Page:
🏆Step 3 ii) Result:

4. Dull-down the Gridlines & Add Drop/High-Low Lines

i) Dull-down the gridlines

  • Select one of the horizontal gridlines - This will then select all of the gridlines on the graph
  • Open the formatting sidebar (as denoted earlier in the article) - double clicking on the gridline is probably the easiest way to do this
  • Select ‘Line’ 👉🏼 ‘Solid Line’ 👉🏼 ‘Colour’ 👉🏼 Select the lightest grey colour

ii) Add in Drop/High-Low Lines

  • Select anywhere on the graph
  • Go to ‘Chart Design’ 👉🏼 ‘Add Chart Element’ 👉🏼’Lines’ 👉🏼 either ‘Drop’ (if 1 line graph) OR ‘Up/Down’ (if 2 or more line graphs)
  • Select the drop/ high/low lines and initiate the formatting sidebar (see earlier in the article); again, double clicking is probably your best option for initiating the sidebar
  • Select ‘Fill & Line Options’ 👉🏼 ‘Solid line’ 👉🏼 ‘Colour’ 👉🏼 Select a dark grey colour (or a colour consistent with the line) 👉🏼 ‘Dash type’ 👉🏼 ‘Choose the 4th Option down

🏆Step 4 Results:

5. Amend & Reposition the Title & Legend (Key)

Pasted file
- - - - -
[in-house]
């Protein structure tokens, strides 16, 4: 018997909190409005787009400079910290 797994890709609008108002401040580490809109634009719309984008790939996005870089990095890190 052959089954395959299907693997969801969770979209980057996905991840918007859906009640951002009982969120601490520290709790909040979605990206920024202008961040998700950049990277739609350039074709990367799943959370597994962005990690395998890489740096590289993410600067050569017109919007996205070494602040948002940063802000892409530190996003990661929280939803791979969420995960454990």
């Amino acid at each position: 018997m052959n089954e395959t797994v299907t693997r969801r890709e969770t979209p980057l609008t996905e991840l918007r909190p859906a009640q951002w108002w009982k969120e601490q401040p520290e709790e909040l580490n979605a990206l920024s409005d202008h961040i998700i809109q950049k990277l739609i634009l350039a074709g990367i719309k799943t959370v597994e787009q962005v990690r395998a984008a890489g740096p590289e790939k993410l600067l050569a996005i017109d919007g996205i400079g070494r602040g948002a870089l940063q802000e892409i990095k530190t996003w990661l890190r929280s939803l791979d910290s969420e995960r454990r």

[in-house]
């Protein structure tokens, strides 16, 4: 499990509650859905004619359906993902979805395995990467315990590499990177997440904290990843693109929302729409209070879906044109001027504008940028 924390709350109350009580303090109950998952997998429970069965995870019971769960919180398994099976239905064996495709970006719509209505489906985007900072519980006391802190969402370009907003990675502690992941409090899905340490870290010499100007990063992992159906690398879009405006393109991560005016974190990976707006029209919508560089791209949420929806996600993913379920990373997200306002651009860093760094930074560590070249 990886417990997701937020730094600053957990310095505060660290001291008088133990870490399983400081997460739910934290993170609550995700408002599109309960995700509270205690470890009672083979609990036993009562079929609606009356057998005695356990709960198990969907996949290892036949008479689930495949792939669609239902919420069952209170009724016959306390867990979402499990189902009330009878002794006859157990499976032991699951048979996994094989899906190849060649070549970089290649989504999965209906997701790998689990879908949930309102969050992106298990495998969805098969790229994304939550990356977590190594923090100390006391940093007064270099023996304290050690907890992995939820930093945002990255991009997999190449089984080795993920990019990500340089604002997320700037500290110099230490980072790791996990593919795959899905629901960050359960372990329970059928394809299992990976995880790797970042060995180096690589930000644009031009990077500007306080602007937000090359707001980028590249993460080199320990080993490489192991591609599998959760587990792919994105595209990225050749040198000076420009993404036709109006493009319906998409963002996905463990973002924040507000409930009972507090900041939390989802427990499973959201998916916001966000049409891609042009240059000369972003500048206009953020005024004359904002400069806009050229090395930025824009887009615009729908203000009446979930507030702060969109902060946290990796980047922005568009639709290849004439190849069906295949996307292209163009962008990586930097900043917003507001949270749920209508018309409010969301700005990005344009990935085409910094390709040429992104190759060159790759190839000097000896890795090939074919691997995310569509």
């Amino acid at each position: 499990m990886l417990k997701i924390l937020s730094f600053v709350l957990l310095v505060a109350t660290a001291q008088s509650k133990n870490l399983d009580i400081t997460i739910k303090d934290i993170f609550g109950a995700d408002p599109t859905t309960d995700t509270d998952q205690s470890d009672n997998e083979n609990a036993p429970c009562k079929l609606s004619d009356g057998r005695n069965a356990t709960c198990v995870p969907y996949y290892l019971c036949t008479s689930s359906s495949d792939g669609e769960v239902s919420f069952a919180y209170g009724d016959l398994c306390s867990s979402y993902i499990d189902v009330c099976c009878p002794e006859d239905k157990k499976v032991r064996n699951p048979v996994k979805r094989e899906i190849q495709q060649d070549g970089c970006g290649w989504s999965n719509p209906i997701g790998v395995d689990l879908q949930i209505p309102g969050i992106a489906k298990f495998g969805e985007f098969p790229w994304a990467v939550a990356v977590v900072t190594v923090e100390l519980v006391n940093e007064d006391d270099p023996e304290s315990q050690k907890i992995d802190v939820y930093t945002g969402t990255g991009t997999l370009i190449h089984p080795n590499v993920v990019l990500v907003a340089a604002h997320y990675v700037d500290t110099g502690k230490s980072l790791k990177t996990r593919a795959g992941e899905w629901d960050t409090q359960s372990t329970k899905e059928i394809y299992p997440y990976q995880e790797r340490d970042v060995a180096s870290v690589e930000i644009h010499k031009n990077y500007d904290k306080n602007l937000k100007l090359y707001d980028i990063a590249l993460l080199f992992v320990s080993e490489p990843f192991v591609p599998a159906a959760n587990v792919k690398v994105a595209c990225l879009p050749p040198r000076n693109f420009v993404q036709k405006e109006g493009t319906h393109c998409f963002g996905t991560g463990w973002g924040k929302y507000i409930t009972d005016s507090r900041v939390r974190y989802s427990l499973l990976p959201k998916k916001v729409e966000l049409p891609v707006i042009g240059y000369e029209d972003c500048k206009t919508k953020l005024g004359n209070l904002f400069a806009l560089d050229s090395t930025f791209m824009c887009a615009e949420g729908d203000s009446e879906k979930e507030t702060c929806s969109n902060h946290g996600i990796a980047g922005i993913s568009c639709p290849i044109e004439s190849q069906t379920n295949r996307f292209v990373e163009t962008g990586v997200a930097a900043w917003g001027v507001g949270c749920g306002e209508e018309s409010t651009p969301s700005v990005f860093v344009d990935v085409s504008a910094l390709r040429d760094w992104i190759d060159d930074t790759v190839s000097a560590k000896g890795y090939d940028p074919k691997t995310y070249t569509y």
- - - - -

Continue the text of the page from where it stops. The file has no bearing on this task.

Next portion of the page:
i) Format the Legend

1 Line:

  • If you only have one line then I’d recommend that you delete the legend - It offers no value as long as you have an appropriate title
  • Click the legend and press delete; literally as simple as that

2 or More Lines:

  • If you have more than one line then select the legend and change the font to black, bold it and adjust the font size as required
  • Optional: reposition the legend onto the body of the graph
  • Double click the legend, (open up formatting sidebar) and go to ‘Legend Options’ 👉🏼 Untick ‘Show the legend without overlapping the chart’
  • Click the legend and drag it onto the face of the graph

🏆Step 5 part i) Results:

ii) Format the Title and Re-name to Something Appropriate

  • This step is pretty self explanatory - click the title and change the font colour to black, bold it and take the font size down to something that doesn’t distract too much from the actual chart
  • Optional: re-positioning to the left & underline